The Buddhism of Magadha was swept away by the invasion under Muhammad Bin Bakhtiar Khilji, during which many of the viharas and the famed universities of Nalanda and Vikramshila were destroyed, and thousands of Buddhist monks were massacred in 12th century. In the years 1540 the great Pathan of Bihar, Sher Shah Suri, from Sasaram, Bihar, took the reins of North-India. He was the first person who defeated the Mughals and army of Humayun, making Delhi as his capital. The Mughals had to leave India during his rule. Sher Shah is considered as one of the most progressive emperors during the Mughal era. He made several economic changes, infrastructural improvement, highways (the famous Grand Trunk road), establishment of the Rupiya (current Indian currency), and modern post offices, policing, community and free kitchens. The administrative reforms and social engineering ventures influenced the Mughal mindset of ruling in India under Akbar. Protocols of governance set by Sher Shah (Sher Khan) were to become the standard of governance, which along with exemplary management skills, influenced the future of the Mughal Empire, and were the impetus for Akbar to copy Sher Shah's model of administration, despite the fact that they were rivals.
In a freak accident, while cleaning a gun, Sheh Shah was killed. His nephew Adil Shah Suri had appointed Hemu Vikramaditya as his prime minister and Army commander. Hemu fought and won twenty-two battles against Afghan rebels and Akbar's forces at Agra and Delhi. Hemu, who was given the title of 'Samrat' at Purana Quila, Delhi was then known as 'Samrat Hem Chandra Vikramaditya'. Hemu lost his life while fighting 'Second Battle of Panipat' against Akbar on 7 November 1556. Between 1557 and 1576, Akbar, the Mughal emperor, annexed Bihar and Bengal.
The tenth and the last Guru of Sikhism, Guru Gobind Singh was born in Patna. After the Battle of Buxar (1764), the British East India Company obtained the diwani rights (rights to administer, and collect revenue or tax) for Bihar, Bengal and Orissa. The rich resources of fertile land, water and skilled labour had attracted the foreign imperialists, particularly the Dutch and British, in the 18th century. A number of Agrio based industries had been started in Bihar by the foreign entrepreneurs. Bihar remained a part the Bengal Presidency of British India until 1912, when the province of Bihar and Orissa was carved out as a separate province. Since 2010, Bihar has celebrated its birthday as Bihar Diwas on 22 March. In 1935, certain portions of Bihar were reorganised into the separate province of Orissa.
It was from Bihar that Mahatma Gandhi launched his pioneering civil-disobedience movement, Champaran Satyagraha. Bhumihar Brahmins in Champaran had earlier revolted against indigo cultivation in 1914 (at Pipra) and 1916 (Turkaulia) and Pandit Raj Kumar Shukla took Gandhi to Champaran and the Champaran Satyagraha began. Raj Kumar Shukla drew the attention of Mahatma Gandhi to the exploitation of the peasants by European indigo planters. Champaran Satyagraha received the spontaneous support from many Bihari nationalists like Rajendra Prasad who became the first President of India and Anugrah Narayan Sinha who ultimately became the first Deputy Chief Minister cum Finance Minister of Bihar.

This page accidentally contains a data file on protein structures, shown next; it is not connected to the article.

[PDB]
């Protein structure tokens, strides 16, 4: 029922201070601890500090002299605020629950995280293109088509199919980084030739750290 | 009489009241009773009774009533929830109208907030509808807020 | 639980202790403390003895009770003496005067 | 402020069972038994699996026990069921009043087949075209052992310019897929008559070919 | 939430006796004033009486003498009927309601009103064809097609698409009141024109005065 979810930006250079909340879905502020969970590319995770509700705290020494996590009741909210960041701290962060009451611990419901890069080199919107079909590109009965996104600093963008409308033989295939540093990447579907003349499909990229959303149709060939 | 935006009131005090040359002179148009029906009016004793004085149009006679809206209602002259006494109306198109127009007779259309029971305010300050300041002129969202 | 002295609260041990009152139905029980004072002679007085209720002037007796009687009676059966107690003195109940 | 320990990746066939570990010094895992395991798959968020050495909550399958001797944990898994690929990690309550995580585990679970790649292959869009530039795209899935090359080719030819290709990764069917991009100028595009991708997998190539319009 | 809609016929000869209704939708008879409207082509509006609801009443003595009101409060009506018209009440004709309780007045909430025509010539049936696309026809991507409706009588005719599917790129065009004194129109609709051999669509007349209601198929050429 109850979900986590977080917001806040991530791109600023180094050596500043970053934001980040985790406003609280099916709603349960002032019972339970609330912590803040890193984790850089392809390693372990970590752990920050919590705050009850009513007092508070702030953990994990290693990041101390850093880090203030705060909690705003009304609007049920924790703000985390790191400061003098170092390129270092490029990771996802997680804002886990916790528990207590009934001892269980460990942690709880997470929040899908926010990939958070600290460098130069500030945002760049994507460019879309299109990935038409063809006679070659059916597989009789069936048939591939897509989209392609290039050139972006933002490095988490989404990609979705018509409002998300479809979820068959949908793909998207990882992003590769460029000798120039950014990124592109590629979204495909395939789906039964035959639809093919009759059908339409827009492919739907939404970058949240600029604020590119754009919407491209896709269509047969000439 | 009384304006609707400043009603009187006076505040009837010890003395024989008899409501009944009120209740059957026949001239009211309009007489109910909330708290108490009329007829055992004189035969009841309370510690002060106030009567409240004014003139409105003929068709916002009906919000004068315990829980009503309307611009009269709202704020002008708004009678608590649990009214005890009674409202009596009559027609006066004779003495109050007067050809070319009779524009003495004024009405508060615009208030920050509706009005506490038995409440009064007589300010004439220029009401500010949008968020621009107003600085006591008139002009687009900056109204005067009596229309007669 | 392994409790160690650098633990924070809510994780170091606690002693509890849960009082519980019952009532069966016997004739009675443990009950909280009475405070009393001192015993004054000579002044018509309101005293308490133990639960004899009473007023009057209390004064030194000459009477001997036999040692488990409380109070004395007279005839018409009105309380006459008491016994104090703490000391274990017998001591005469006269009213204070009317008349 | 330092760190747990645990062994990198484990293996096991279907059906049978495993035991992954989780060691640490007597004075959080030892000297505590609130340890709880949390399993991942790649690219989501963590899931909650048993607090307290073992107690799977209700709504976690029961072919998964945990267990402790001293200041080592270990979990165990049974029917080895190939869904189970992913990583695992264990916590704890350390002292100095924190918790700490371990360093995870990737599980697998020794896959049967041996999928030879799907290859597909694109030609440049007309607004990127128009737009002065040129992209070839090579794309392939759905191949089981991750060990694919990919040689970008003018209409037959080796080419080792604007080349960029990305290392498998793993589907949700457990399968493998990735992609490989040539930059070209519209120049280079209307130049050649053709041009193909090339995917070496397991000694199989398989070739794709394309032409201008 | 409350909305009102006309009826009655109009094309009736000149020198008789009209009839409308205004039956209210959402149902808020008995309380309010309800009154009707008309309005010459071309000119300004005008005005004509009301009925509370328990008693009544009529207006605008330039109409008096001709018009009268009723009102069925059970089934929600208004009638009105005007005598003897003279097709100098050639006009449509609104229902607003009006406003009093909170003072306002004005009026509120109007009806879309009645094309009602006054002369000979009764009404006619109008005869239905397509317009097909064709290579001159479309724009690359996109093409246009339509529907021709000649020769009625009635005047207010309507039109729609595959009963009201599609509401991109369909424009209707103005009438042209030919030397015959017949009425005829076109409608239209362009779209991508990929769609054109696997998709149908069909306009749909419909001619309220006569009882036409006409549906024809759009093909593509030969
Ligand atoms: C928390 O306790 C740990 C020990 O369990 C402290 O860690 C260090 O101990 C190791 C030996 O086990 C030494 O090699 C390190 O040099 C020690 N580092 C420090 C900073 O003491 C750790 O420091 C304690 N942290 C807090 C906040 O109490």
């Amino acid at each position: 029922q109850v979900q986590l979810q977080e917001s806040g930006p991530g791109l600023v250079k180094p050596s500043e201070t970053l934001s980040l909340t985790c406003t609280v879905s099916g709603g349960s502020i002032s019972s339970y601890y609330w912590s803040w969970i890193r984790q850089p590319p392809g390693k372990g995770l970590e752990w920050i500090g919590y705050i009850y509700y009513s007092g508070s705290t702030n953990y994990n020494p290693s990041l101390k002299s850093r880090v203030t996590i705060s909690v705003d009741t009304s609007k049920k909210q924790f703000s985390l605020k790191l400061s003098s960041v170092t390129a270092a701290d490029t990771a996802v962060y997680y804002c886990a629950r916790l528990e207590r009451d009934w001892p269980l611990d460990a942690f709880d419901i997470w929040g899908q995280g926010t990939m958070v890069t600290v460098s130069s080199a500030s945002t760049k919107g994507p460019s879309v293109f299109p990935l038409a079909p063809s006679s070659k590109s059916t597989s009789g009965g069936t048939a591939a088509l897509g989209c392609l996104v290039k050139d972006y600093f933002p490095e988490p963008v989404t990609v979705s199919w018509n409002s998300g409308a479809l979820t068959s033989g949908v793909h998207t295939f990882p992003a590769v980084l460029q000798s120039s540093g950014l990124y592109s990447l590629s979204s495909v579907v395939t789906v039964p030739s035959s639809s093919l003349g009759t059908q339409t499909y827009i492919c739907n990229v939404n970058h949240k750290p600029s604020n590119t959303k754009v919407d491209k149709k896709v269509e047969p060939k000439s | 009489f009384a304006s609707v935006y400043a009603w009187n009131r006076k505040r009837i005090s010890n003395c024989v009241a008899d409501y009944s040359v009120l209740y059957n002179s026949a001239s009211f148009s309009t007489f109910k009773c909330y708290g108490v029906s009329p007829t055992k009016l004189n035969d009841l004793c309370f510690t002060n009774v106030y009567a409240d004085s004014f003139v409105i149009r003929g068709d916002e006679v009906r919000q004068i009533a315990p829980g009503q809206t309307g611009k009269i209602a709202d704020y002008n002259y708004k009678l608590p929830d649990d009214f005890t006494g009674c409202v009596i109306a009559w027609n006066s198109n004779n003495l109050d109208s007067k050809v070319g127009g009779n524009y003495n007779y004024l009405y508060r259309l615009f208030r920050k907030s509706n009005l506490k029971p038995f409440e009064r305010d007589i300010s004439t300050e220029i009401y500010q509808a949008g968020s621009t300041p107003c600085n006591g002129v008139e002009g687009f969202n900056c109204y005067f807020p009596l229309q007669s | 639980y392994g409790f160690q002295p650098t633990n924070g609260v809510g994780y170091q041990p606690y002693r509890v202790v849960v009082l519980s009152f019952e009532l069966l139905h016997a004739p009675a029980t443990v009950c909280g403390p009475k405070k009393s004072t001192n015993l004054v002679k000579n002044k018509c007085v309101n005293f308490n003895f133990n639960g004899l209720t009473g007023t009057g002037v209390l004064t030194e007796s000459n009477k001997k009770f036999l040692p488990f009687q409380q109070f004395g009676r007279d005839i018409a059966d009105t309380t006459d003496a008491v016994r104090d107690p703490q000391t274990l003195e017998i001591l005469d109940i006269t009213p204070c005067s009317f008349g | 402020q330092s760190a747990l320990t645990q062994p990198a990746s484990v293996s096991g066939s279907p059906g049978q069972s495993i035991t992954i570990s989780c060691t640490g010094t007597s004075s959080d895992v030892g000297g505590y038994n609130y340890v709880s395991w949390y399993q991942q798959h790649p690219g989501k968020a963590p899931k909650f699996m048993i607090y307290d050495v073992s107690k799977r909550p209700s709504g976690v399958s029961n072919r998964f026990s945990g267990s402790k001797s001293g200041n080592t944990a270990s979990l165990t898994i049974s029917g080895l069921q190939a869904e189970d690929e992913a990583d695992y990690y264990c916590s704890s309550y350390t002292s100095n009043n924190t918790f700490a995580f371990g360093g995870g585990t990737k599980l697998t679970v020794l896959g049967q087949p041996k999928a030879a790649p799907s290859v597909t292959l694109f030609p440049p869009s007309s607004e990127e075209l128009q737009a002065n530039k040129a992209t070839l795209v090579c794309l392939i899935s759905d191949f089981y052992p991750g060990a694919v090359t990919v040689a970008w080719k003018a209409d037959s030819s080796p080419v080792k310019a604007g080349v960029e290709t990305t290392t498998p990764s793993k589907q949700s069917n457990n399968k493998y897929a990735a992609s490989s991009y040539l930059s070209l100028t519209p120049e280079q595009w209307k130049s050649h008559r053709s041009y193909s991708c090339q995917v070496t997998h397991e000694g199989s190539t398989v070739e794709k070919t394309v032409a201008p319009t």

In the northern and central regions of Bihar, peasants movement was an important consequence of the Freedom Movement. The Kisan Sabha movement started in Bihar under the leadership of Swami Sahajanand Saraswati who had formed in 1929, the Bihar Provincial Kisan Sabha (BPKS), to mobilise peasant grievances against the zamindari attacks on their occupancy rights. Gradually the peasant movement intensified and spread across the rest of India. All these radical developments on the peasant front culminated in the formation of the All India Kisan Sabha (AIKS) at the Lucknow session of the Indian National Congress in April 1936 with Saraswati elected as its first President. This movement aimed at overthrowing the feudal (zamindari) system instituted by the British. It was led by Saraswati and his followers Pandit Yamuna Karjee, Rahul Sankrityayan, Pandit Karyanand Sharma, Baba Nagarjun and others. Pandit Yamuna Karjee along with Rahul Sankritayan and a few others started publishing a Hindi weekly Hunkar from Bihar, in 1940. Hunkar later became the mouthpiece of the peasant movement and the agrarian movement in Bihar and was instrumental in spreading it.
Freedom fighters such as Brajkishore Prasad, Dr. Rajendra Prasad, Sri Krishna Sinha, Dr. Anugrah Narayan Sinha, Jagjivan Ram, K. B. Sahay, Mulana Mazharul Haque, Jayaprakash Narayan, Dr. Maghfoor Ahmad Ajazi, Thakur Jugal Kishore Sinha, Satyendra Narayan Sinha, Jagannath Sarkar, Basawon Singh, Rameshwar Prasad Sinha, Yogendra Shukla, Baikuntha Shukla, Sheel Bhadra Yajee, and Pandit Yamuna Karjee were associated with Bihar. Khudiram Bose, Upendra Narayan Jha "Azad", Prafulla Chaki and Baikuntha Shukla were active in revolutionary movement in Bihar.
On 15 January 1934, Bihar was devastated by an earthquake of magnitude 8.4. Some 30,000 people were said to have died in the quake.
The state of Jharkhand was carved out of Bihar in the year 2000. The 2005 Bihar assembly elections ended 15 years of Lalu Prasad Yadav RJD rule popularly known as Jungle Raj in the state, giving way to NDA led by Nitish Kumar.